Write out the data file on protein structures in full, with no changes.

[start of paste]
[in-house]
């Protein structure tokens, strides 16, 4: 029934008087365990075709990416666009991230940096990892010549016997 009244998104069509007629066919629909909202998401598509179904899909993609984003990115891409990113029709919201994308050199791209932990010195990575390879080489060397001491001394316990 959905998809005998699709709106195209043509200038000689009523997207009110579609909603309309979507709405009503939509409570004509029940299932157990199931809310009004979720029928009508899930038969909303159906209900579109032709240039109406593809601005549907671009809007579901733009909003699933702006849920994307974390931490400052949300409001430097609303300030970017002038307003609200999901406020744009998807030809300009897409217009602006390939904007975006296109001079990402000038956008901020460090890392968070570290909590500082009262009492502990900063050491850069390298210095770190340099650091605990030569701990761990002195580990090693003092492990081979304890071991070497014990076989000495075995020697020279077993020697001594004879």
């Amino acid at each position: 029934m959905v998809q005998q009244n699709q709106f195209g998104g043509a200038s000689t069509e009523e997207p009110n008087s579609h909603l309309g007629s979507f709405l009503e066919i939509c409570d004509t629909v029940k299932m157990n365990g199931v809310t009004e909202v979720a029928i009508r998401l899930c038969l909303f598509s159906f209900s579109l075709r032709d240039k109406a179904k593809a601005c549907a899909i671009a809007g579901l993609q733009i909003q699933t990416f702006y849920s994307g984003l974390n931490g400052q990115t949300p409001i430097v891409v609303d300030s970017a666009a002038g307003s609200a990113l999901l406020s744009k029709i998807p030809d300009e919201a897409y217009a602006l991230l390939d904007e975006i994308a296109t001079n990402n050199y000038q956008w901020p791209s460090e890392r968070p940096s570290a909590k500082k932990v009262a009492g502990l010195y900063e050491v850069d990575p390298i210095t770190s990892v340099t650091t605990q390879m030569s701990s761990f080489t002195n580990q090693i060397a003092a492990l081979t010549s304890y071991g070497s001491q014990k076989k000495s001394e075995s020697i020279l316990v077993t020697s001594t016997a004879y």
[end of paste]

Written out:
[in-house]
């Protein structure tokens, strides 16, 4: 029934008087365990075709990416666009991230940096990892010549016997 009244998104069509007629066919629909909202998401598509179904899909993609984003990115891409990113029709919201994308050199791209932990010195990575390879080489060397001491001394316990 959905998809005998699709709106195209043509200038000689009523997207009110579609909603309309979507709405009503939509409570004509029940299932157990199931809310009004979720029928009508899930038969909303159906209900579109032709240039109406593809601005549907671009809007579901733009909003699933702006849920994307974390931490400052949300409001430097609303300030970017002038307003609200999901406020744009998807030809300009897409217009602006390939904007975006296109001079990402000038956008901020460090890392968070570290909590500082009262009492502990900063050491850069390298210095770190340099650091605990030569701990761990002195580990090693003092492990081979304890071991070497014990076989000495075995020697020279077993020697001594004879």
């Amino acid at each position: 029934m959905v998809q005998q009244n699709q709106f195209g998104g043509a200038s000689t069509e009523e997207p009110n008087s579609h909603l309309g007629s979507f709405l009503e066919i939509c409570d004509t629909v029940k299932m157990n365990g199931v809310t009004e909202v979720a029928i009508r998401l899930c038969l909303f598509s159906f209900s579109l075709r032709d240039k109406a179904k593809a601005c549907a899909i671009a809007g579901l993609q733009i909003q699933t990416f702006y849920s994307g984003l974390n931490g400052q990115t949300p409001i430097v891409v609303d300030s970017a666009a002038g307003s609200a990113l999901l406020s744009k029709i998807p030809d300009e919201a897409y217009a602006l991230l390939d904007e975006i994308a296109t001079n990402n050199y000038q956008w901020p791209s460090e890392r968070p940096s570290a909590k500082k932990v009262a009492g502990l010195y900063e050491v850069d990575p390298i210095t770190s990892v340099t650091t605990q390879m030569s701990s761990f080489t002195n580990q090693i060397a003092a492990l081979t010549s304890y071991g070497s001491q014990k076989k000495s001394e075995s020697i020279l316990v077993t020697s001594t016997a004879y």